into bolivia

The final days of our year-long journey through Perú were spent riding a remote alternate route to the established Ruta de las Tres Cordilleras, from the high altitude mining town of Ananea through to the Bolivian town of Escoma.

While we’d stuck to the Tres Cordilleras continuously from Ausangate through to Ananea, at the latter town a detour from the original route was required. The original Tres Cordilleras route was ridden northbound, crossing an unmanned border at Suches Lake right at the foot of the Cordillera Apolobamba, which required a post-dated exit stamp from Bolivia and then a bus detour to Puno to gain a Peru entry stamp. Unfortunately exiting Peru into Bolivia at Suches Lake is not possible as the Peru migracion office in Puno refuses to issue post-dated visas for crossing at this now defunct border, which has been replaced with a formal border crossing at Tilai-Puerto Acosta. There’s also the problem of obtaining an entry stamp for Bolivia, which isn’t possible until you reach Puerto Acosta, some days later. You’d be in Bolivia illegally for several days.

To bypass the border complications, the vast majority of cyclists on the Tres Cordilleras route have consequently followed a mostly-paved alternative route between Ananea and Tilali (or vice-versa) posted on Bikepacking.com. Looking for an ‘alternate alternate’ that avoided pavement and was more direct, we made a studious examination of the satellite and OSM maps and came up with a route from Ananea to Escoma (near the TC route in Bolivia) that is much more in keeping with the overall experience of the Tres Cordilleras: it’s nearly 100% unpaved, with very few vehicles, and combines a fun mixture of good dirt roads with double track, 4WD and some remnants of Inca road. Along the way it passes flocks of grazing alpaca, remote potato farms and a couple of towns and villages where tourists are a very rare sight.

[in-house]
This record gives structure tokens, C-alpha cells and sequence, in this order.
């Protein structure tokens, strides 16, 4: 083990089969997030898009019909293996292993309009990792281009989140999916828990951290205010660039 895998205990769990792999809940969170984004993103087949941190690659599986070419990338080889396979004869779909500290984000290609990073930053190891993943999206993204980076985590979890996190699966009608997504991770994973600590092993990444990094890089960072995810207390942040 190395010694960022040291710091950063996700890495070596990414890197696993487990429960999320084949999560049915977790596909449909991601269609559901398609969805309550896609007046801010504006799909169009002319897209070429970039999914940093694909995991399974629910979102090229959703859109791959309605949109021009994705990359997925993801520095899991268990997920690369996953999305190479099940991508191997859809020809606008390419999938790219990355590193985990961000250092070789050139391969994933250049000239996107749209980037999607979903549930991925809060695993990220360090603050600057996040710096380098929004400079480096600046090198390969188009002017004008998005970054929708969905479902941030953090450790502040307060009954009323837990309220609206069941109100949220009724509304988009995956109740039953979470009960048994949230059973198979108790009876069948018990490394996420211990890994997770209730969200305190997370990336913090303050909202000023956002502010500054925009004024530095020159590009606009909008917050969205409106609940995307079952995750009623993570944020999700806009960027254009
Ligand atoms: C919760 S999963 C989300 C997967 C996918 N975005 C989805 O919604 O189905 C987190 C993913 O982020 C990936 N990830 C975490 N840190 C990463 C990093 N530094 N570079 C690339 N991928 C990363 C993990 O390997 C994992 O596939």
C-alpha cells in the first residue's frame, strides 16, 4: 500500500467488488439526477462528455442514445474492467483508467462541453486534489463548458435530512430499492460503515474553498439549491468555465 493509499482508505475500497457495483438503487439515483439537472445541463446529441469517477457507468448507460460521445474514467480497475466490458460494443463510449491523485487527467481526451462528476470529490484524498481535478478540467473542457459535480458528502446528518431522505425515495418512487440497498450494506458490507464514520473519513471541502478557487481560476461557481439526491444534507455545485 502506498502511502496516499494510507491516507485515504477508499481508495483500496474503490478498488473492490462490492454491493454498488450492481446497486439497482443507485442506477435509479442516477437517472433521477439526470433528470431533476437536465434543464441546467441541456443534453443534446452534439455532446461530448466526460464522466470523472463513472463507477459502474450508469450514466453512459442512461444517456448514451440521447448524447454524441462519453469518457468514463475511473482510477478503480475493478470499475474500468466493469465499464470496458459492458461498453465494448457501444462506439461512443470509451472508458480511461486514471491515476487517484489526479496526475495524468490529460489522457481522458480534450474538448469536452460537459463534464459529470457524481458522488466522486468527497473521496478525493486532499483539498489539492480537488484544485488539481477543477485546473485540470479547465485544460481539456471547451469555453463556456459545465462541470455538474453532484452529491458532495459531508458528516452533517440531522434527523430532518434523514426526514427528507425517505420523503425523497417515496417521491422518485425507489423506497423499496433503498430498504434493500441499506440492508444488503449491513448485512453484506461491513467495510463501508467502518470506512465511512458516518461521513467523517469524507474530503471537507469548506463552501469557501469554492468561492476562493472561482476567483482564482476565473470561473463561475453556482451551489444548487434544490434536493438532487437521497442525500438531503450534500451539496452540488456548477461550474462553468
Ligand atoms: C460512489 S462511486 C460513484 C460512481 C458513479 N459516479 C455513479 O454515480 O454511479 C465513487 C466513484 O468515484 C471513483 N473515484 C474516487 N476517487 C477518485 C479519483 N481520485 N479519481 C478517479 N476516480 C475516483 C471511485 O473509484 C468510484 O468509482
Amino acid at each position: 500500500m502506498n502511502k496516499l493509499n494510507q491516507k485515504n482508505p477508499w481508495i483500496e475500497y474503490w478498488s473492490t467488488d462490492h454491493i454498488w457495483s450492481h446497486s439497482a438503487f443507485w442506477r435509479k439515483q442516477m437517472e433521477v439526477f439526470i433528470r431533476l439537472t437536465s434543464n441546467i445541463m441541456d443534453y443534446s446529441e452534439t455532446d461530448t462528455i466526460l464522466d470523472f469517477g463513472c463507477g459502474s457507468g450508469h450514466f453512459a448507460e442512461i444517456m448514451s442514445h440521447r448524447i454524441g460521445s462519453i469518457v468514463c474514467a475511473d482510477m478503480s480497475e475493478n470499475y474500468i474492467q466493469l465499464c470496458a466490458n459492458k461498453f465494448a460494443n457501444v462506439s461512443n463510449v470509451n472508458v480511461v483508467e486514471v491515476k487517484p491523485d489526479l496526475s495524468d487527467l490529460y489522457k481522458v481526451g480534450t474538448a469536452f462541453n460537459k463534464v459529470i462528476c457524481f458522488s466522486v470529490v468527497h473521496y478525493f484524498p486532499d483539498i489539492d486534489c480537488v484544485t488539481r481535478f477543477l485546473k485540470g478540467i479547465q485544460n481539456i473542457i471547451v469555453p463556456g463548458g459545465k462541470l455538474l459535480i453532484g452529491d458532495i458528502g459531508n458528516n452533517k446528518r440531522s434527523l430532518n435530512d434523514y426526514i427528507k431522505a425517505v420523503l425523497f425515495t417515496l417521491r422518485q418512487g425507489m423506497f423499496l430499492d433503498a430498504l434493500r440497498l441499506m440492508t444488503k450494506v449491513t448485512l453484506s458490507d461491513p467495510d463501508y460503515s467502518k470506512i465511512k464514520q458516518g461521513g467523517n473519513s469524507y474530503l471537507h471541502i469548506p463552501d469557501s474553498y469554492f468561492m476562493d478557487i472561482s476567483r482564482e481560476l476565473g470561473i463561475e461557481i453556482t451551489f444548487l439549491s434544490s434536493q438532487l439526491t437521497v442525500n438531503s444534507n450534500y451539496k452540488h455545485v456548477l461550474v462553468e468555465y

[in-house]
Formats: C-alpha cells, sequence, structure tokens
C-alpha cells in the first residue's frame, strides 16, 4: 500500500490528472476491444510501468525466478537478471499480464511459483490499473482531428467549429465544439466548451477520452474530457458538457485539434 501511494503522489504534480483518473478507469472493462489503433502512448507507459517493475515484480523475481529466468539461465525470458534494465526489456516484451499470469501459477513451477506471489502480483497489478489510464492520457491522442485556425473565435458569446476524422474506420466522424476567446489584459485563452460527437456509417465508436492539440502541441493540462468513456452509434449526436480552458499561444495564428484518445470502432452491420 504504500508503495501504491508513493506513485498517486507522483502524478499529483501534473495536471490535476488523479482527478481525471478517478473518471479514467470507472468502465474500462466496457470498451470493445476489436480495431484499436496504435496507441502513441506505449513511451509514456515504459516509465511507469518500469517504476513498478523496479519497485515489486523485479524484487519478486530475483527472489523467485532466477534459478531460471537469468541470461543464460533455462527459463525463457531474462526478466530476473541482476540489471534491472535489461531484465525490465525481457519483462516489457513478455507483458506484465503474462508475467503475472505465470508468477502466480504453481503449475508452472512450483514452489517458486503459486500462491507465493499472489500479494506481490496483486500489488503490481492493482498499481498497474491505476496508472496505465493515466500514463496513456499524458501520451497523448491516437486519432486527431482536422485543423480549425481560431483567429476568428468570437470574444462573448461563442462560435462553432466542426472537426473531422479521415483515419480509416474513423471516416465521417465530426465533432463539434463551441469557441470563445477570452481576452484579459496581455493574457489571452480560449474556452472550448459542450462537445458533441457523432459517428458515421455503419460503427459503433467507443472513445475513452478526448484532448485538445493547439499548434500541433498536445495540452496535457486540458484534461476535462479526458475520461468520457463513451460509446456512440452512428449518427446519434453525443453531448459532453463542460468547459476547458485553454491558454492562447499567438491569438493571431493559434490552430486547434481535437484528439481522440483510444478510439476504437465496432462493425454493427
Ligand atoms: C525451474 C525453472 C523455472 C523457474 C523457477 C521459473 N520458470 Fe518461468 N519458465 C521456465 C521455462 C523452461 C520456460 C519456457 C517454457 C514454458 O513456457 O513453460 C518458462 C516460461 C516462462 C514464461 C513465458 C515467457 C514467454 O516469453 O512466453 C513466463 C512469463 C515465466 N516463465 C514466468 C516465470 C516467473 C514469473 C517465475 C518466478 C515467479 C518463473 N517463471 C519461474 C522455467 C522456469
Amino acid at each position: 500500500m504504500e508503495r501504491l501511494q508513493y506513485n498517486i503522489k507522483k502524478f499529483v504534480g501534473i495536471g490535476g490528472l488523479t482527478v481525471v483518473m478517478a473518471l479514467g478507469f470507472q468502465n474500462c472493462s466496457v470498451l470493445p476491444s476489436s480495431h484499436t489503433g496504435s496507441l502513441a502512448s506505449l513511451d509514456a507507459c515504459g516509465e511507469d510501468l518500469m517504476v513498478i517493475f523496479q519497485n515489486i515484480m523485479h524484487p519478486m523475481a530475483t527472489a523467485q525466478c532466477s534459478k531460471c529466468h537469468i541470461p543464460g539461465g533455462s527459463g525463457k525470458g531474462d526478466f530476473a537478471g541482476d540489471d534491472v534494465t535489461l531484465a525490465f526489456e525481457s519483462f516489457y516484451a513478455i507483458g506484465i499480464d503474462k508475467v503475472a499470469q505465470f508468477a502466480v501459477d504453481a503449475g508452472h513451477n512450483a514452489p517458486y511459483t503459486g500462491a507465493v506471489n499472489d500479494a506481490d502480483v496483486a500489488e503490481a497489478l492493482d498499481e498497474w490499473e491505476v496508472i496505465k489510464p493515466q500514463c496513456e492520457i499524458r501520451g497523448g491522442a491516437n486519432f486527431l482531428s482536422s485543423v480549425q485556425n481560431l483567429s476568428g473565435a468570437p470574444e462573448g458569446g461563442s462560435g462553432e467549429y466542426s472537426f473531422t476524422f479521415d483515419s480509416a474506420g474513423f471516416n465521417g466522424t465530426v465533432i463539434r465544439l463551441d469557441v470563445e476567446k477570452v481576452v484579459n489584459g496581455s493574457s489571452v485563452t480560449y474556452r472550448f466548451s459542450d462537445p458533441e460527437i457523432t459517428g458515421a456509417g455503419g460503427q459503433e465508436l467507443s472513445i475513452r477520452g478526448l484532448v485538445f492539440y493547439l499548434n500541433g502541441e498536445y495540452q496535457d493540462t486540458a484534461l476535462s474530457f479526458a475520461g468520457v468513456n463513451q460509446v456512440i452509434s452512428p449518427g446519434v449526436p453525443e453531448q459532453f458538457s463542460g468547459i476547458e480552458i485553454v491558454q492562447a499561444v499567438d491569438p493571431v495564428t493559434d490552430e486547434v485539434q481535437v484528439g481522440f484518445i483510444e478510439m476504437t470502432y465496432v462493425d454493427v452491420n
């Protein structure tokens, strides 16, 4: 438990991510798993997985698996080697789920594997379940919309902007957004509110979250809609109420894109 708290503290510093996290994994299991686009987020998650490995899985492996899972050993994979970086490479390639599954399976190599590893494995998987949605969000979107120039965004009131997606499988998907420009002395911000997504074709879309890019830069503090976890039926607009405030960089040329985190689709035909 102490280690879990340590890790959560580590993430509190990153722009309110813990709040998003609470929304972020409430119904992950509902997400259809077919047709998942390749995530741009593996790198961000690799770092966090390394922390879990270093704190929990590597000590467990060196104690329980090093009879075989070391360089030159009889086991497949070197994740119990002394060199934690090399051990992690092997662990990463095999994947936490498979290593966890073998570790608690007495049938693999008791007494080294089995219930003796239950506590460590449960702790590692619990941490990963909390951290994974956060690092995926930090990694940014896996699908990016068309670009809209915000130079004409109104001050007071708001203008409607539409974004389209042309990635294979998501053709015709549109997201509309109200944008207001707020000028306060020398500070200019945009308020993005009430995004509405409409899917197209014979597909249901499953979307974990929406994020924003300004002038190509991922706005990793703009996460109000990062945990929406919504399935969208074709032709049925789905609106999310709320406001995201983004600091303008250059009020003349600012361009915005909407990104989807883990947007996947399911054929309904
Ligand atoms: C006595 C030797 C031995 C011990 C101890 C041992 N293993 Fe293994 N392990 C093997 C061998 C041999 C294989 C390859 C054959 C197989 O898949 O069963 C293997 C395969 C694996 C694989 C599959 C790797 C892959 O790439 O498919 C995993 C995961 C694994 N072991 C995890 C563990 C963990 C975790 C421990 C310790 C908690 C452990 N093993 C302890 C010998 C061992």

We enjoyed this route so much we thought we’d share it, and it’s now posted on Bikepacking.com as the recommended alt for riders seeking a straightforward border crossing between Peru and Bolivia. Find it here and it’s also shared at the end of this post.

The following images cover just this 181 kilometre section of riding, through to Escoma. From there we actually taxied back north along some of the standard TC route and down to Charazani where we based ourselves to ride a big loop in the Cordillera Apolobamba, but that will be the topic of the next post.

From Ananea we’d made a colectivo ride to Puno to sort out our Peru over stay payments and sort our paperwork with migracion. We spent two nights there enjoying the good food and slightly lower altitude.

In Ananea we’d arranged with a hotel manager to store our bikes in a lock-up about a kilometre down the road, and returned from Puno to find the bikes safely looked after. Arriving there for the first time we’d copped more than our fair share of stares and double takes, but as we packed our bikes on the road on the morning of our departure the locals got over their shyness and started to bombard us with questions. At one point Hana had a crowd around her and was fielding several questions at once about the entire nature of our trip and travel by bike.

Our relatively light loads, wide tyres and the fact I nearly always wear shorts are constant points of discussion, as well as the cost of bikes (we’re asked this daily and always lie!), where our kids are, what we eat and how we stay warm.

We warmed up on an easy stretch of pavement, climbing gently out of Ananea past the mine tailings, ponds and heavy machinery that have desecrated the alpine landscape. Once we crossed a small pass and began descending we soon left the carnage behind and then joined a pleasant dirt road at Trapiche after 21km.

We had the puna to ourselves, not seeing a single vehicle. A couple of motorbikes rattled past closer to Cojata, but otherwise it was just us, the occasional cluster of mud brick huts and a few startled alpacas.